Sunday, June 10, 2012

Rules As Rulers

The Apostle's fast begins tomorrow.  It is not as strict a fast as Great Lent, but it is a fast nonetheless.  I was explaining "less strict" to a catechumen last week, and she had trouble getting the concept beyond a strict reckoning of which days certain foods could and could not be eaten.  From her perspective, and perhaps from the perspective of many trained to think in a western culture, something either is allowed or it isn't.  You either do it or you don't.  It is either a rule or it's not; and if it is a rule, you either keep it or you don't.  I said to my catechumen, "it depends on what you mean by rule."

In Canada, a rule is synonymous with a law.  It is something you have to do; and if you don't do it, you are guilty: you have done wrong, and you deserve to be punished.  "You break rules and you get broken"--that's what I used to say in my Protestant days.  Rules are something you keep or you break.  Those are the only two options.  And rules, at least in our modern framework, are very fragile things: they break easily.  All you have to do is miss one point.  Like a law, if you fall short one inch of the rule, you have broken the rule.

This is not how the Orthodox Church teaches us how to understand rules.

Rules in the Orthodox Church are measures, like rulers.  So, for example, a rule of prayer is a standard, a routine of prayer that one seeks to emulate and follow, and by which one measures what one actually does.  To be specific, if someone has a rule of prayer that involves saying so many prayers and reading so much of the Bible every morning, and one morning (or several mornings in a row) she doesn't complete her rule, she has not broken her prayer rule.  She is not guilty.  The rule is a measure.  She has merely not met the measure.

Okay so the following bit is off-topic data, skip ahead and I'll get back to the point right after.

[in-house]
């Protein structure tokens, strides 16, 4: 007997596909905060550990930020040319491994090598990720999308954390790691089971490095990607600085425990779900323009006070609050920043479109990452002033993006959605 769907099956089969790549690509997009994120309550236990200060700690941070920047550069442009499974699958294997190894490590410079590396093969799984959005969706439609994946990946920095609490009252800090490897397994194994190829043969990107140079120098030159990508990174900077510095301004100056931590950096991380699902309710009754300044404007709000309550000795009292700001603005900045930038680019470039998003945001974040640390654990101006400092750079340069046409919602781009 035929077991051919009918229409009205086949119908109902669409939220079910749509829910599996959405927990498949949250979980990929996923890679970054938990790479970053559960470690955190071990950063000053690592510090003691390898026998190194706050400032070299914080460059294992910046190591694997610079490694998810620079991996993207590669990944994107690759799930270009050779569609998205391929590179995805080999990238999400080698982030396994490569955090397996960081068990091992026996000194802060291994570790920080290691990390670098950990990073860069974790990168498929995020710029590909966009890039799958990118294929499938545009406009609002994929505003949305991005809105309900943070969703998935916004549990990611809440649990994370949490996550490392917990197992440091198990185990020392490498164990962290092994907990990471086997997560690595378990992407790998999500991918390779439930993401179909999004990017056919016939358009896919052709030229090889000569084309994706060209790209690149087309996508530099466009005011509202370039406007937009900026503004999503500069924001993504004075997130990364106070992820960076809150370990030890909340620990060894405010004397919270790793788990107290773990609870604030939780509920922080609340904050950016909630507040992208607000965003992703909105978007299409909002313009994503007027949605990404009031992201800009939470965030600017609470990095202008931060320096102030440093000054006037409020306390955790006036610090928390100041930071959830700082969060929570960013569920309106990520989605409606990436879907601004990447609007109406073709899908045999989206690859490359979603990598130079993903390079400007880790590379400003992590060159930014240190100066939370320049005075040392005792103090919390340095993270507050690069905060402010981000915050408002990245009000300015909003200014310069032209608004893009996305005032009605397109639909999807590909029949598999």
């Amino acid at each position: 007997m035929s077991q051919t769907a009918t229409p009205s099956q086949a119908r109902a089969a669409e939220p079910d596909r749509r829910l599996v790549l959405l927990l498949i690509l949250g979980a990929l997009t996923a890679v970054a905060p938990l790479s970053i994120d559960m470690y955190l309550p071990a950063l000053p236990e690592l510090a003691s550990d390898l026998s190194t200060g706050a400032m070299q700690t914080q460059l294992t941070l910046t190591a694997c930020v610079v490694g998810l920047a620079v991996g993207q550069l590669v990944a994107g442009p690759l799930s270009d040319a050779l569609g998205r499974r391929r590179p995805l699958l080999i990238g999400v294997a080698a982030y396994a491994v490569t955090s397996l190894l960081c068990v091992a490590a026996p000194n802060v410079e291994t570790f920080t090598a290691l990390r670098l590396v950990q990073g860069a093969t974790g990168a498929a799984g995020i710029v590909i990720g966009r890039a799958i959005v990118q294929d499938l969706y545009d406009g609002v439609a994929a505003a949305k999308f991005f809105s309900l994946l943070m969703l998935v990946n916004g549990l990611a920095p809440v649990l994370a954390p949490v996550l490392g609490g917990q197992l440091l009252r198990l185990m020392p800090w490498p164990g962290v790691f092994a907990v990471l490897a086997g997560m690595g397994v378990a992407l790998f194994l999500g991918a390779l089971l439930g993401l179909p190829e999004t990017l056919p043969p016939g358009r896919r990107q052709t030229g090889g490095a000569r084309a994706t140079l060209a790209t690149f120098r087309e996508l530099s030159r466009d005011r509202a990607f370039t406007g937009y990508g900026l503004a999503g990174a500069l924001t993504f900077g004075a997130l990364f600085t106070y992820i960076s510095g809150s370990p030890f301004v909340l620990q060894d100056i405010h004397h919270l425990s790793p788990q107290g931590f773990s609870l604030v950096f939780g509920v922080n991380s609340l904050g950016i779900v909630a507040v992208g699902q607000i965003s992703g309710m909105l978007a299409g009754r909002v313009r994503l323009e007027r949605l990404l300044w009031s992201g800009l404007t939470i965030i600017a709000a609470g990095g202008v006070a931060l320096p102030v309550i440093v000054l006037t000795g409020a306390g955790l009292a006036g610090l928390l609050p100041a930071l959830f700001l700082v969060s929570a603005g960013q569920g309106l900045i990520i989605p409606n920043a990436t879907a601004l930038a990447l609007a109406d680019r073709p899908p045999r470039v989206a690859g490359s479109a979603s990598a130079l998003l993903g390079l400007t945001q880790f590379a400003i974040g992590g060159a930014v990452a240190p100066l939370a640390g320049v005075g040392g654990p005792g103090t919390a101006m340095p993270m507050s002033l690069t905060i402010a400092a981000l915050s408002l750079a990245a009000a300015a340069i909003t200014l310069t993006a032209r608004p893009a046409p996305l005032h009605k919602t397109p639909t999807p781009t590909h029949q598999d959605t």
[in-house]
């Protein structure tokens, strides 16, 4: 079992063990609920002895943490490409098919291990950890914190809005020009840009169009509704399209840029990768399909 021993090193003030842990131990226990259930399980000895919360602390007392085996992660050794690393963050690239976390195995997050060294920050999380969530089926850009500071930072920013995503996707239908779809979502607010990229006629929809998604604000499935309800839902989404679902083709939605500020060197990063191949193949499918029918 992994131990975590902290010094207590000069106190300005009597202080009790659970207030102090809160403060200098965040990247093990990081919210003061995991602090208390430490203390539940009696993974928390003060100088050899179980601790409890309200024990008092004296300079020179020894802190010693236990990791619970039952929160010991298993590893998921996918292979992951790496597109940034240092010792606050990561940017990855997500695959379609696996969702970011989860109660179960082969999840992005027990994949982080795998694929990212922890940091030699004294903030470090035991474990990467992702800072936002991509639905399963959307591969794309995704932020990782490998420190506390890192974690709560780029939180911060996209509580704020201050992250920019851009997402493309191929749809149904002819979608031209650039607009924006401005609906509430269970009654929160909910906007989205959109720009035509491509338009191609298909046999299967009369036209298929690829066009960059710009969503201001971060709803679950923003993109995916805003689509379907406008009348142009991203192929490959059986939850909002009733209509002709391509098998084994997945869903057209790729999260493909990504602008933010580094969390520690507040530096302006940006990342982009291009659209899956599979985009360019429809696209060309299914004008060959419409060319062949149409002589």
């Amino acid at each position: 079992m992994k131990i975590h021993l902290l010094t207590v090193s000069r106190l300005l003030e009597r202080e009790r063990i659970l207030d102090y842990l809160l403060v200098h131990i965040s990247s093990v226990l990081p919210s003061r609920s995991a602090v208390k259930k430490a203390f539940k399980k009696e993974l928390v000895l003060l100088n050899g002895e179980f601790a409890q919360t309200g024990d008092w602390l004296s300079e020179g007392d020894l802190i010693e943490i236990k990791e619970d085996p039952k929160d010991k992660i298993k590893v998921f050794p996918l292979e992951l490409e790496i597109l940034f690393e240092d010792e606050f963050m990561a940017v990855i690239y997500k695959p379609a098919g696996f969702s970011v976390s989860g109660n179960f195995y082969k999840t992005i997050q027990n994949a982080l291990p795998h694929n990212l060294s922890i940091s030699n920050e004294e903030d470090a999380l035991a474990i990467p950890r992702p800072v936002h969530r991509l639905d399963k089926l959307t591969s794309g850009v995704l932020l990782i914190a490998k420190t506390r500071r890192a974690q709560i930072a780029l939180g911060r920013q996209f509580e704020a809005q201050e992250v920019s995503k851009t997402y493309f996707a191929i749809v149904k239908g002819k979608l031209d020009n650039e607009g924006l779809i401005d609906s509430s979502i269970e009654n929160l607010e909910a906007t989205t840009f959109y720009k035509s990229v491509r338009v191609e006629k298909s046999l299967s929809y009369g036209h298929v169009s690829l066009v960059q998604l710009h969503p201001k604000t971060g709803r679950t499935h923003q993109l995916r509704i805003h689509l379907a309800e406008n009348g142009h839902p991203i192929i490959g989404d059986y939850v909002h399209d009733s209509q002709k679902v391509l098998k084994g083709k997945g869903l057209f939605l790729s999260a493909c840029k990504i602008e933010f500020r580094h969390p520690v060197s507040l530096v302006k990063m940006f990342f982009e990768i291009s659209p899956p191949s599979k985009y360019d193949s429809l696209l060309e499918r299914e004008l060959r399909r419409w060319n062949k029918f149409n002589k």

When I was an athlete in college, we would sometimes do these killer workouts that began with running 4 X440 yds @ 60 seconds each.  You got to rest until your heart rate slowed to 100, then you were off on the next.  Then it was 3 X 880 yds @ 2 min 20 seconds (70 seconds a lap--10 K race pace).  Then 2 X 1320 yds @ 3 min 30 seconds.  Then one mile (four laps) @ 4 min 40 seconds.  Then 2 X 1320, 3 X 880, and finally four more 440s at 60 seconds each.  That was a killer workout.  The time for each set was the rule, it was what we strove for.  It was a certain pace that we hoped we could sustain for a ten kilometre race.  Some days we could do it (especially toward the end of the season), some days we fell short of the rule.

When we fell short of the rule, it didn't mean that we "broke" the rule or that we were guilty or even that we had failed.  It meant that for some reason we didn't measure up to the pace we had set for ourselves--our health or diet or mental focus was off.  Or it could mean that the rule was just too difficult for us, and we needed to work up to it.  The rule was a measure, it was a tool to help us train.

Rules in the Church function the same way.  They are not laws that we must keep or else we face punishment, they are measuring sticks to help us train.  The very word "asceticism" comes from the Greek word that means athletic training.  When the Church gives us fasting rules or prayer rules or any other rule, the Church is not laying a set of laws on us.  Rather the Church is giving us a measuring stick by which we can train ourselves in the various aspects of righteousness: prayer, fasting and alms giving.  In fact, we miss the point completely if we fast or keep a prayer rule perfectly but fail to be transfigured by the Holy Spirit.

Just as our goal on the Cross Country team in college was to win races, our goal as Christians is to acquire the grace and peace of the Holy Spirit.  However, unlike racing, acquiring the Holy Spirit is not a matter of working hard.  It a matter of humility, inner quietness and attention.  It is a matter surrender and love.  And it is a matter being open, saying "yes" to God--and to our neighbor.  Rules help.  They measure things.  But like the Sabbath, rules are created to help us; we were not created for the rules. 

1 comment:

Anonymous said...

Thanks for this Fr. Michael! Very helpful!